by Alan McElwain SOMEONE among the Servants of Mary, who run :he Church of Santa Maria in Via, in the heart of Rome. showed a superb sense of drama on Holy Thursday. In front of the Altar of Repose was placed a long, narrow table upon which were set out 12 metal goblets and, in the centre, rested a chalice and a cut loaf of bread. On the ground near one corner of the table were a basin, a pitcher of water and a towel, symbolising Christ's washing of his Disciples' feet before the Last Supper.
This representation may be traditional in some places, but it was absolutely new to me-after years in Rome at that-and I found it tremendously moving.
In the Nivola
Preparations are already being made in Milan for an extraordinary, traditional ceremony on May 3, anniversary of the Finding of the Holy Cross. On that day, Cardinal Giovanni Battista Montini, Archbishop of Milan, will climb into a nivola (Latin for cloud), an elaborate temporary elevator placed in the centre of his magnificent cathedral. Then, with attendants, he will be hoisted more than 100 feet up into the dark vault to fetch a reliquary containing one of the Nails that, tradition says, was used to fasten Christ to the Cross. The reliquary is then carried in procession and, after the Nail has been venerated for 40 hours, it is returned to its lofty darkness for another year.
First mention of the Nail was made in a eulogy St. Ambrose.
himself Bishop of Milan, delivered on the death of the Emperor Theodosius on February 25. 395. St. Ambrose recalled that the Nail has been donated to the city by the emperor, and he also spoke of
I lelena, mother of the Emperor Constantine, who had found the True Cross in Palestine, and with it the Nail, The Nail is mentioned in records of Milan Cathedral kept in the Middle Ages. When a new cathedral was opened in 1461, Archbishop Charles of Forli ordered the Nail to be kept, for safety, hidden away in the vault. There it has stayed until the present, to he brought out each May 3 by successive archbishops. In the past, rulers vied jealously for the privilege of carrying the Nail in procession. The Empress Maria Theresa of Austria travelled from Vienna to Milan for the honour.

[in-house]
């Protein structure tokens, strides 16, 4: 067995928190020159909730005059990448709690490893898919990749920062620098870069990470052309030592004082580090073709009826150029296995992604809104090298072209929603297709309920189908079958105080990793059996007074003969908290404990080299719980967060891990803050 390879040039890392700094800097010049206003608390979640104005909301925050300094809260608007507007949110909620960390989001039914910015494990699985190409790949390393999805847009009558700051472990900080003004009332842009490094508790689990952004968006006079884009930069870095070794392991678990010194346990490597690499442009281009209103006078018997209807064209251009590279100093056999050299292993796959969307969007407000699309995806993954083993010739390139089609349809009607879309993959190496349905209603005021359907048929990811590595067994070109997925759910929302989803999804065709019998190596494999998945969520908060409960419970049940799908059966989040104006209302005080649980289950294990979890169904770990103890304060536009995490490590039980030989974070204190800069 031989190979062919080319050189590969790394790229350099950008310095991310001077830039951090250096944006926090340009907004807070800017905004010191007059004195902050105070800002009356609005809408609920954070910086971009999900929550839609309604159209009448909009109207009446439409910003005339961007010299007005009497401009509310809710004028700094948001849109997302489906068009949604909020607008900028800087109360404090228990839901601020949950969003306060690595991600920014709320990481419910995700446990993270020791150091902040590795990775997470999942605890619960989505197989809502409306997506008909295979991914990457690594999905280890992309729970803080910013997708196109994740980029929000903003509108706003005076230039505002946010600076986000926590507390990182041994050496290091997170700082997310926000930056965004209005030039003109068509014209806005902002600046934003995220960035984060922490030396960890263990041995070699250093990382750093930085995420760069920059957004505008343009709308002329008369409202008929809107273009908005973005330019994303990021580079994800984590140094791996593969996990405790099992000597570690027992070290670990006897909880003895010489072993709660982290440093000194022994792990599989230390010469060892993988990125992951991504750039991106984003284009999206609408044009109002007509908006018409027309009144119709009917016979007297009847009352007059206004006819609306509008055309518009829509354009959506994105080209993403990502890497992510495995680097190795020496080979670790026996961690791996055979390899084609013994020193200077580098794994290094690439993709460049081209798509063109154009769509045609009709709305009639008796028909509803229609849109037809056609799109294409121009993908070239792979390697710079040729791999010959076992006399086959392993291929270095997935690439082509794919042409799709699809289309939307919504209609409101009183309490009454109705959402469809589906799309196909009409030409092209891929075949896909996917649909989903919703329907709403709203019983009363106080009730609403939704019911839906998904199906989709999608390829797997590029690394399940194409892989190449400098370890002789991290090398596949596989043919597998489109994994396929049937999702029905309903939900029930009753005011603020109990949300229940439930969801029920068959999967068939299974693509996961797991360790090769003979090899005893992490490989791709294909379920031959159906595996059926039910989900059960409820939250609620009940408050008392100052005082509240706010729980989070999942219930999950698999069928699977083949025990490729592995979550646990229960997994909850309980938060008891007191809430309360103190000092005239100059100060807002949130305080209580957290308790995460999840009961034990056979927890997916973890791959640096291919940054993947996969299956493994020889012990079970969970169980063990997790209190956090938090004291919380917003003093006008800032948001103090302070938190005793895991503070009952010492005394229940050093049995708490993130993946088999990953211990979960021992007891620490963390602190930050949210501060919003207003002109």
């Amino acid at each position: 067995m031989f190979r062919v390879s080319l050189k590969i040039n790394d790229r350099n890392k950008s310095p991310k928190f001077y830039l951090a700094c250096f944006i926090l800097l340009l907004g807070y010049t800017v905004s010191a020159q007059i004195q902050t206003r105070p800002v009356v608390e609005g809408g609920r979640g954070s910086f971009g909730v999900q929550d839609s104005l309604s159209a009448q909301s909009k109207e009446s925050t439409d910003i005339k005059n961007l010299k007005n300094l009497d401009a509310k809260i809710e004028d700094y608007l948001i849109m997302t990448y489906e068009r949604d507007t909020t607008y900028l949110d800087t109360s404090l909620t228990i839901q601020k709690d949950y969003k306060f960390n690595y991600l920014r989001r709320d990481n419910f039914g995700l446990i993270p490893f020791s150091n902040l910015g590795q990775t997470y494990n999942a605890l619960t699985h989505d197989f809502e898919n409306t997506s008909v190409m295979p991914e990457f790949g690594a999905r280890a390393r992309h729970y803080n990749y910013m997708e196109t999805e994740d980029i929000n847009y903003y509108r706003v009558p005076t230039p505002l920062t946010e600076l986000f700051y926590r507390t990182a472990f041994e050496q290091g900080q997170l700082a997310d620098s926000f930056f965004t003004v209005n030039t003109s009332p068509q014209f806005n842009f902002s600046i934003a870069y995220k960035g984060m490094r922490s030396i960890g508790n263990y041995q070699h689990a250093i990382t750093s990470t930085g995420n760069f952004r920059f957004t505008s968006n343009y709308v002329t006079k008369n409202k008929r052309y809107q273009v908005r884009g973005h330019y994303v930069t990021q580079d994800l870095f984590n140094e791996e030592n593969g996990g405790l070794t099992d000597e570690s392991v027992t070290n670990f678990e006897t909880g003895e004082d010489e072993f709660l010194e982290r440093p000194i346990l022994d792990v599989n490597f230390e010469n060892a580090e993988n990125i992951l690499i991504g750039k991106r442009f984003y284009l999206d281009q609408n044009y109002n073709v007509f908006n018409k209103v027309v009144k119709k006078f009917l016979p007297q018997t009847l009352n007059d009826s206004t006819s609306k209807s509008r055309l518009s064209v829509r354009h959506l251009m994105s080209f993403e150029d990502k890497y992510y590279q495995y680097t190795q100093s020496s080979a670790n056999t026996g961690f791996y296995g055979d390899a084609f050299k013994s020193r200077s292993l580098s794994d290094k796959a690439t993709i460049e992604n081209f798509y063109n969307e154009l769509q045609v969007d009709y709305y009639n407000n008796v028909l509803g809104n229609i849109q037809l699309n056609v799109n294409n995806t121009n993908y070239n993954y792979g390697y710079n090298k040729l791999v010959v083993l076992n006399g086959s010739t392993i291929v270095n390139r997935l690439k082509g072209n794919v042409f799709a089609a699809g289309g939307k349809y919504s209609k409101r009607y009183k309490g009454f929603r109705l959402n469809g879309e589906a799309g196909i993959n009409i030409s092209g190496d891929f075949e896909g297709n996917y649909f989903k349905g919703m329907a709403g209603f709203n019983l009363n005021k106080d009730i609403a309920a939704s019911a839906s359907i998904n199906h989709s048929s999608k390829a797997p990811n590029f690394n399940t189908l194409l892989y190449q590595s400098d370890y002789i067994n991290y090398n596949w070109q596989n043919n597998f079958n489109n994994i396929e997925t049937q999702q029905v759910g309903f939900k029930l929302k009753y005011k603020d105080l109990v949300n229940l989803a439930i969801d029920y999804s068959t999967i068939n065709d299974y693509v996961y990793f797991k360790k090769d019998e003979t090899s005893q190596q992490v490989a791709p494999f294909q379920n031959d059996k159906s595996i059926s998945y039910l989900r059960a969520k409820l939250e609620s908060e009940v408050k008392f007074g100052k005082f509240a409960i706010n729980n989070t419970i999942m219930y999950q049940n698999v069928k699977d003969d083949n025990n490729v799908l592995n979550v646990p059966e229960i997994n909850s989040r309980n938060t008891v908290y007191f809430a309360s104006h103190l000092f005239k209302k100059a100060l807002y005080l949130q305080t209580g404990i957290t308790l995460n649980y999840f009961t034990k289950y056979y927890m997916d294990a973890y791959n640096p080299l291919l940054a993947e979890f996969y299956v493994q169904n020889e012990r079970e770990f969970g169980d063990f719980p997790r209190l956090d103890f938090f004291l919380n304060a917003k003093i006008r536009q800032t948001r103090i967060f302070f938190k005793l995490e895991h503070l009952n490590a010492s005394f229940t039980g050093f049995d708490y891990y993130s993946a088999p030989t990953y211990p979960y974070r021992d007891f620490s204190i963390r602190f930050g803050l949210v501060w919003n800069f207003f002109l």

I like the postscript an Italian publication puts to its account of these interesting facts. According to Milan tradition, it says, the present nivola, with its complex system of pullies and ropes, was devised by Leonardo da Vinci-no less. It adds, "This thought should make Cardinal Montini feel better at 9.30 a.m. on May 3, when he starts going up and up, swaying slightly."
`Make it Monday'
Now that the tourist season is upon us again. pity those poor people in the Vatican and allied quarters who are plagued with requests, not to say demands, by visitors who imagine that private audiences with Pope John can be had for the-or at any rate their
It was made clear soon after the Pope's election that he had found it necessary, because of his always
abnormally heavy routine of "official" duties, to limit drastically audiences and, since his illness, his personal staff have been trying mere desperately than ever to keep him from being overtaxed. But some thoughtless visitors take a lot of convincing.
An American tourist bailed up a Vatican official and not only demanded a strictly private audience, but specified when it would be convenient for him to see Pope John. He had come here all the way from the States just to
see His Holiness, he said, but it would have to be on one of the
only two days he could spare.
"What a pity His Holiness didn't know," said the official-and that was that.
Lots of people "insist" on seeing the 81-year-old Pope. The one catch is that he does not insist on seeing them,
It may madden Lord Beaverbrook, but 60 per cent of Italians voted in a recent public opinion poll in favour of a "united" Europe, which is tantamount to using that naughty term, the Common Market, Most of the other 40 per cent were not outright opposers of the idea, but had either given the matter a thought or weren't prepared to commit themselves. Only four per cent voted dead against the scheme.
In the rest of Europe, those in favour ranged from 87 per cent in Holland and 81 per cent in Germany, down to 27 per cent in little Luxembourg, where almost 70 per cent could not make up their minds.
I used to see a bit, on and off, of the late pianist Benno Moiscowitch (luring his pretty regular concert tours of Australia and New Zealand in the old days. He was a good companion of good companions of mine. He was also a cards addict, who loved poker and long, all-night sessions of it at that.
He would often play right up until it was time for hint to prepare for a recital, then return and join the "school" after he had delighted his audience, 1 recall one time when he left a table, jokingly apologising for letting a concert interrupt his play. but promising to hurry hack as soon as it was over. "Keep the encores short", shouted an opponent, who was just beginning to win from the virtuoso and could hardly wait for a "killing".